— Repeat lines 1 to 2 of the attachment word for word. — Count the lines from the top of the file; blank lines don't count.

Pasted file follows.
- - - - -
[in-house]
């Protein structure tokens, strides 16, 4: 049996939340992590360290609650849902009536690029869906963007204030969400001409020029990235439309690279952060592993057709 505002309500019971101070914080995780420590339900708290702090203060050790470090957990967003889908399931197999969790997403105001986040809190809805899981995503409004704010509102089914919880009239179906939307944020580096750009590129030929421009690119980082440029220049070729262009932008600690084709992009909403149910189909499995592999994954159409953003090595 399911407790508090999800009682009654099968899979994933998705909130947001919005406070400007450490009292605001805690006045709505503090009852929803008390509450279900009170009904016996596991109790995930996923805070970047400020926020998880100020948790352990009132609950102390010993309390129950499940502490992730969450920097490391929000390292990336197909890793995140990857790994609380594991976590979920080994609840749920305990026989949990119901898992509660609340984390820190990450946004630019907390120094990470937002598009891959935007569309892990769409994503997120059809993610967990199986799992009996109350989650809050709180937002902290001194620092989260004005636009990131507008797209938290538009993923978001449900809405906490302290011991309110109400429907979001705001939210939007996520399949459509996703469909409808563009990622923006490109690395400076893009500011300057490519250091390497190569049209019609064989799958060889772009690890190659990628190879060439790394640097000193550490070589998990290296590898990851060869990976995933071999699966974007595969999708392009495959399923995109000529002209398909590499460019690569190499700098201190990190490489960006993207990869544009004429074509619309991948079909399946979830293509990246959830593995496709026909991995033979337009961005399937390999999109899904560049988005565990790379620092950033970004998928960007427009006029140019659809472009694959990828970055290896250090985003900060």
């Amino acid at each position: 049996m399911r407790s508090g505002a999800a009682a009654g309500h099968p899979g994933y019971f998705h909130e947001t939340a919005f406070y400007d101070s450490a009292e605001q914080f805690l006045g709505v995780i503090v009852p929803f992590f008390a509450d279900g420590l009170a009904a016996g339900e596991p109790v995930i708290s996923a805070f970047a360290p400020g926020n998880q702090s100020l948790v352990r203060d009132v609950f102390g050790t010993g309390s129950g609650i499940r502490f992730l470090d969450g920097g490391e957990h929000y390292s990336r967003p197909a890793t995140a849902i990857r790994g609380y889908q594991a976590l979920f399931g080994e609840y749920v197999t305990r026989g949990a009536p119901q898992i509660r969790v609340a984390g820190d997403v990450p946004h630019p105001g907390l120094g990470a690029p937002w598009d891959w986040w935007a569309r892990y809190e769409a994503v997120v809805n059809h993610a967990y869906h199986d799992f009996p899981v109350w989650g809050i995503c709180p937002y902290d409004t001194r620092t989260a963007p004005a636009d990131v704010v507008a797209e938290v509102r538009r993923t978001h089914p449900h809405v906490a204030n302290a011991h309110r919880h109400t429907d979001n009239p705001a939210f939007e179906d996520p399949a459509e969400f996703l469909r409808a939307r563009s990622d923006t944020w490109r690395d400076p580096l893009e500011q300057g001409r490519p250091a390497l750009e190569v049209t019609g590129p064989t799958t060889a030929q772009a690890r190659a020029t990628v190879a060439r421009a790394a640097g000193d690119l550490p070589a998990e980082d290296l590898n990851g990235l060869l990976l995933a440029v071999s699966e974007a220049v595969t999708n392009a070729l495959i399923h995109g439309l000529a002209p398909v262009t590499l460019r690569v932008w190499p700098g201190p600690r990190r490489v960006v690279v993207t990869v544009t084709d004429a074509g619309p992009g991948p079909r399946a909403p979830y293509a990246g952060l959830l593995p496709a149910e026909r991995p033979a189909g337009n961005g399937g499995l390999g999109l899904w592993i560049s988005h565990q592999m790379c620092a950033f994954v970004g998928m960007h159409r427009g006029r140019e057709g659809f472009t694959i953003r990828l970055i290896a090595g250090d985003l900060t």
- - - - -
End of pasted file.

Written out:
[in-house]
């Protein structure tokens, strides 16, 4: 049996939340992590360290609650849902009536690029869906963007204030969400001409020029990235439309690279952060592993057709 505002309500019971101070914080995780420590339900708290702090203060050790470090957990967003889908399931197999969790997403105001986040809190809805899981995503409004704010509102089914919880009239179906939307944020580096750009590129030929421009690119980082440029220049070729262009932008600690084709992009909403149910189909499995592999994954159409953003090595 399911407790508090999800009682009654099968899979994933998705909130947001919005406070400007450490009292605001805690006045709505503090009852929803008390509450279900009170009904016996596991109790995930996923805070970047400020926020998880100020948790352990009132609950102390010993309390129950499940502490992730969450920097490391929000390292990336197909890793995140990857790994609380594991976590979920080994609840749920305990026989949990119901898992509660609340984390820190990450946004630019907390120094990470937002598009891959935007569309892990769409994503997120059809993610967990199986799992009996109350989650809050709180937002902290001194620092989260004005636009990131507008797209938290538009993923978001449900809405906490302290011991309110109400429907979001705001939210939007996520399949459509996703469909409808563009990622923006490109690395400076893009500011300057490519250091390497190569049209019609064989799958060889772009690890190659990628190879060439790394640097000193550490070589998990290296590898990851060869990976995933071999699966974007595969999708392009495959399923995109000529002209398909590499460019690569190499700098201190990190490489960006993207990869544009004429074509619309991948079909399946979830293509990246959830593995496709026909991995033979337009961005399937390999999109899904560049988005565990790379620092950033970004998928960007427009006029140019659809472009694959990828970055290896250090985003900060």